The Black Poplar is one of the UK’s rarest native trees and an extraordinary symbol for Manchester. The tree’s remarkable tolerance to industrial pollution meant that it was widely planted in the late nineteenth century and, in the 1930s, The Government and Manchester Parks and Cemeteries Committee hired men to plant saplings as part of an Unemployment Relief Works programme. In 2000, an airborne fungus led to the death of many of the city’s Black Poplars; but, eighteen years later, Manchester City of Trees launched a project to plant native black poplars as part of the charity’s wider campaign to deliver a green recovery and to tackle the climate emergency head on.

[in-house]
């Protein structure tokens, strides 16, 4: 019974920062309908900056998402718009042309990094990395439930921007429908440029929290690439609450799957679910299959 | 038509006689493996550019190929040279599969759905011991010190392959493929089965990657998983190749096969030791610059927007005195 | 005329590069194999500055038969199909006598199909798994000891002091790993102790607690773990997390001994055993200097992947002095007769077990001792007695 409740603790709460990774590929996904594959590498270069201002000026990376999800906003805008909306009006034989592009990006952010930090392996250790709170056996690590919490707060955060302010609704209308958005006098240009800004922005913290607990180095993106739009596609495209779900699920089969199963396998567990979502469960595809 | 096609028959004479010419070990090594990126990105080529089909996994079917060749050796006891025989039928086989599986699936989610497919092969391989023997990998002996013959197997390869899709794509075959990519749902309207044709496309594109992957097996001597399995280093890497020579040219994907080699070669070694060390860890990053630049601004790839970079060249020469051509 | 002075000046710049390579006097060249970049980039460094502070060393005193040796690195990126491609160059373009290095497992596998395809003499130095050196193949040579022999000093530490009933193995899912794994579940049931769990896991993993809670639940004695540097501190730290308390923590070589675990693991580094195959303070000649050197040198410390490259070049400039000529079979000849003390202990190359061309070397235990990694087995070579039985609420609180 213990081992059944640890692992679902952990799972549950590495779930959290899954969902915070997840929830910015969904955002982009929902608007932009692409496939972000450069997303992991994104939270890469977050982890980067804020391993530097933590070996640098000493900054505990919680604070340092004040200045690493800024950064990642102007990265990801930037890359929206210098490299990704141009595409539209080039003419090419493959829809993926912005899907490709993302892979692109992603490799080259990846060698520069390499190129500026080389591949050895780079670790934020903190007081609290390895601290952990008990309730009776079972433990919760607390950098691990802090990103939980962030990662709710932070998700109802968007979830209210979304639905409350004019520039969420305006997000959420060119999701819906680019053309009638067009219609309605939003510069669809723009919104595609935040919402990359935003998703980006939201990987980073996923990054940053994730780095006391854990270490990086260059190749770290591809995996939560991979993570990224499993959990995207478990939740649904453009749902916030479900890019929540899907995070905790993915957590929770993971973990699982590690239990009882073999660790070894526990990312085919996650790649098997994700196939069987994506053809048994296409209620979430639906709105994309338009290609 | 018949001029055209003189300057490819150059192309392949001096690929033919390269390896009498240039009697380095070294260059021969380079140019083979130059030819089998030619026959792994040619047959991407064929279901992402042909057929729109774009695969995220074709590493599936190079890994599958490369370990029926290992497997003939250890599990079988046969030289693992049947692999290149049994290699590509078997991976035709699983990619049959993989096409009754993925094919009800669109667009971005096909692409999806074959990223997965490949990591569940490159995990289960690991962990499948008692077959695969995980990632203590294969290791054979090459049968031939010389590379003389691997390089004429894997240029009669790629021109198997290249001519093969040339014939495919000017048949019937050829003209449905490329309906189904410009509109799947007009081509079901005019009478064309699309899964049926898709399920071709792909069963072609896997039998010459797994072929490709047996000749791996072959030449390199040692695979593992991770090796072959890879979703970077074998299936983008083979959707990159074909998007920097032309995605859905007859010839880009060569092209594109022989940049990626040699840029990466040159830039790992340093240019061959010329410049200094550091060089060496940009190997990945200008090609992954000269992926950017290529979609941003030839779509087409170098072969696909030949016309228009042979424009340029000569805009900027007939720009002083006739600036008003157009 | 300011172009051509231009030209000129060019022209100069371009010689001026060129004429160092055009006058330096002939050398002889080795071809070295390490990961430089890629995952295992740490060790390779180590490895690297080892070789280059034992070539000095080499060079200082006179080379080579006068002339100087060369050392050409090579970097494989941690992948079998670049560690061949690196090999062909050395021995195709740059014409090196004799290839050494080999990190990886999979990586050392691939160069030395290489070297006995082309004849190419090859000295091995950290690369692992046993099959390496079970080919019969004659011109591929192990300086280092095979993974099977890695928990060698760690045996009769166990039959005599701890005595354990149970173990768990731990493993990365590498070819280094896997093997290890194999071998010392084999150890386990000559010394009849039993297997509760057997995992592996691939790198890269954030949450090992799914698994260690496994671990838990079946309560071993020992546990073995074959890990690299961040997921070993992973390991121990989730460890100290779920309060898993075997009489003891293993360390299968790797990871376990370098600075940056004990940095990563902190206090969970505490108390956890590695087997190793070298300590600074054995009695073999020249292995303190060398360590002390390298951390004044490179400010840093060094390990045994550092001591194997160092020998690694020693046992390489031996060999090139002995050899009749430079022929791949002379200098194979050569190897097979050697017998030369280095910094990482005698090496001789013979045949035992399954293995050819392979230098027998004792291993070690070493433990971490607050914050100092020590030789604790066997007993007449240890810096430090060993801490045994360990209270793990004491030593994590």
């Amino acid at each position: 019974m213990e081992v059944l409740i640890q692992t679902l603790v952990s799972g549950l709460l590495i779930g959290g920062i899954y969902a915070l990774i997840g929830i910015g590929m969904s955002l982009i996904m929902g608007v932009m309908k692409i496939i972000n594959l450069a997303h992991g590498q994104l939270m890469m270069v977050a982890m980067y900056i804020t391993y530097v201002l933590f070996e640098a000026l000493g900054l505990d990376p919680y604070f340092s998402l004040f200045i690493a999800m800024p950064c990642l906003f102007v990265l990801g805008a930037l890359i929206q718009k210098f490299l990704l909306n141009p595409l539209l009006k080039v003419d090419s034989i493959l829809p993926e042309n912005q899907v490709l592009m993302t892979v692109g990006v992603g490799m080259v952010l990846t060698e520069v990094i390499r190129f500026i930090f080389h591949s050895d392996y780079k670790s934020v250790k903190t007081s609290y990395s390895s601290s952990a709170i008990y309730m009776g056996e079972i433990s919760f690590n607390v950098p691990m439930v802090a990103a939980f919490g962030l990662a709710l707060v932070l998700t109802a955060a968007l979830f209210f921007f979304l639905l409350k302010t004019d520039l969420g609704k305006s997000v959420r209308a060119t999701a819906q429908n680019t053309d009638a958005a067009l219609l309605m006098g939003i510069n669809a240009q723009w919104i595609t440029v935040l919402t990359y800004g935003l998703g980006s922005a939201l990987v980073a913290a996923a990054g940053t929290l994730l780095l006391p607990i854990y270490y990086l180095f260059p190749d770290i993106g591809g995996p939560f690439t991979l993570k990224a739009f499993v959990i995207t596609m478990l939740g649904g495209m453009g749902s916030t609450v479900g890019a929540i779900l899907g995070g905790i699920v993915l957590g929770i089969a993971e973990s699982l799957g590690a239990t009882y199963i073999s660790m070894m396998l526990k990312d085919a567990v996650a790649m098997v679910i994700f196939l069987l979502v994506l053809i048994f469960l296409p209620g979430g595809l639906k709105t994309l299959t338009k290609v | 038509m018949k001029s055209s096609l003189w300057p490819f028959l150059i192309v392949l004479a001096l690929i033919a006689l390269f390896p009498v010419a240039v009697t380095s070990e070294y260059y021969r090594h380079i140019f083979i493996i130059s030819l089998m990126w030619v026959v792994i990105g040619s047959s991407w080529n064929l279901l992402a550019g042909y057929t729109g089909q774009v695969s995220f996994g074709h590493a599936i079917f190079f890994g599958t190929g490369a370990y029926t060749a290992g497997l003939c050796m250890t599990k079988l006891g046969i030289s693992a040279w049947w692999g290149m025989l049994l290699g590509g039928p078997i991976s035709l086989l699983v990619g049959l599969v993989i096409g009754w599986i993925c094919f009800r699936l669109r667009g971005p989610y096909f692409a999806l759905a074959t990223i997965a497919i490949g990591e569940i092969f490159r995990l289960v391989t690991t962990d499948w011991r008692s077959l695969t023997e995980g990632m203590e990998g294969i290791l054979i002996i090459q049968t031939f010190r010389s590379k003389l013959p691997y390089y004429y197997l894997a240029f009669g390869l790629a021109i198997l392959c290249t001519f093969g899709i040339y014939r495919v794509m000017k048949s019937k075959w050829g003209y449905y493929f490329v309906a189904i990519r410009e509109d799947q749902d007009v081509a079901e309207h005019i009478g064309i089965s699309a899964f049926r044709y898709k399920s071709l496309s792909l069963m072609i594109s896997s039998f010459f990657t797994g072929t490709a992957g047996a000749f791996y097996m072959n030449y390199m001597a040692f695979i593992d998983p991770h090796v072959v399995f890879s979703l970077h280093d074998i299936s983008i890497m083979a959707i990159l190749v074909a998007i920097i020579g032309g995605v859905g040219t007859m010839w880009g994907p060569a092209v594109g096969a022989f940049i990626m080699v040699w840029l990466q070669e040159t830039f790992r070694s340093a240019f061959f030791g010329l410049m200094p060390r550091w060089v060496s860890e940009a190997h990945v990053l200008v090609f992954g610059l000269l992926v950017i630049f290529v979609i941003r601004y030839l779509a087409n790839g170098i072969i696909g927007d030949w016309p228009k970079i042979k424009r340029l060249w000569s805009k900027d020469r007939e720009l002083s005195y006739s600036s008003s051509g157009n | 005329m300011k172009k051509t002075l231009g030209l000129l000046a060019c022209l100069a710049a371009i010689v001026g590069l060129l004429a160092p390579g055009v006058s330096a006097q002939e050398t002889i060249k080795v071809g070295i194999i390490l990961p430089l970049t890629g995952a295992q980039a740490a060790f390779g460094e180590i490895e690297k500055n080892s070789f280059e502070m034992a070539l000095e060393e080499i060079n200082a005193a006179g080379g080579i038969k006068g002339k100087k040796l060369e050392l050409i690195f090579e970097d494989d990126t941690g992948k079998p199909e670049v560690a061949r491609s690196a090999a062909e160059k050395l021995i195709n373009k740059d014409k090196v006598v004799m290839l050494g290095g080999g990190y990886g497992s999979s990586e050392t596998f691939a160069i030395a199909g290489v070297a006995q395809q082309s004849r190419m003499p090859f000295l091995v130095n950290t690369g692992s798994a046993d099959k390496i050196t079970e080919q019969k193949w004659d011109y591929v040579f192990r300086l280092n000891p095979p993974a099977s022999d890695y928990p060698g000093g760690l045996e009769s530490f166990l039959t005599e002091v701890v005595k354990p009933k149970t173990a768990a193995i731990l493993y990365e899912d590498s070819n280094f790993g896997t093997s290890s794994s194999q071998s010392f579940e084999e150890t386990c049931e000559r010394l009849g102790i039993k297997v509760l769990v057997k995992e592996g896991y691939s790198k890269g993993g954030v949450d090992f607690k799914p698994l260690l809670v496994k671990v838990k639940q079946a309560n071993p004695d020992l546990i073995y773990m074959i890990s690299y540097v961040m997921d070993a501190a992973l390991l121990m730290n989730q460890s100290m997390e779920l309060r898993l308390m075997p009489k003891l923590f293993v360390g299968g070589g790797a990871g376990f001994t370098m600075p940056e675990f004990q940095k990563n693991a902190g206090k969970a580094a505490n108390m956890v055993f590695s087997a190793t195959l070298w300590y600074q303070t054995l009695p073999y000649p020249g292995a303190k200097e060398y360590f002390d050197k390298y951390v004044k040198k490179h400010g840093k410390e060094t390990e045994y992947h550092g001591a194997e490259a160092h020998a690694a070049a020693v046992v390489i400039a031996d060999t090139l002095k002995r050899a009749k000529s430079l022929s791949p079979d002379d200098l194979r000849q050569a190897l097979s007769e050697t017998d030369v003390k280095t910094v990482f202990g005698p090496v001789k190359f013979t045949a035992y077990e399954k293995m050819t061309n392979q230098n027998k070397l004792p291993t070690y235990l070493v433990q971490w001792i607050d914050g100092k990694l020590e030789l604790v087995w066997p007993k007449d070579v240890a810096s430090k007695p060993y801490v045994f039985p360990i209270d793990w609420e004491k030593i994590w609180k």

This event will provide practical ideas and useful resources for teachers of English and Science, and may also be of interest to teachers in other disciplines, including Drama, Geography and History. Participants will have the opportunity to contribute to discussion about the creation of a new, place-based curriculum that examines Manchester’s past and imagines its potential futures.
Registration from 9.30am.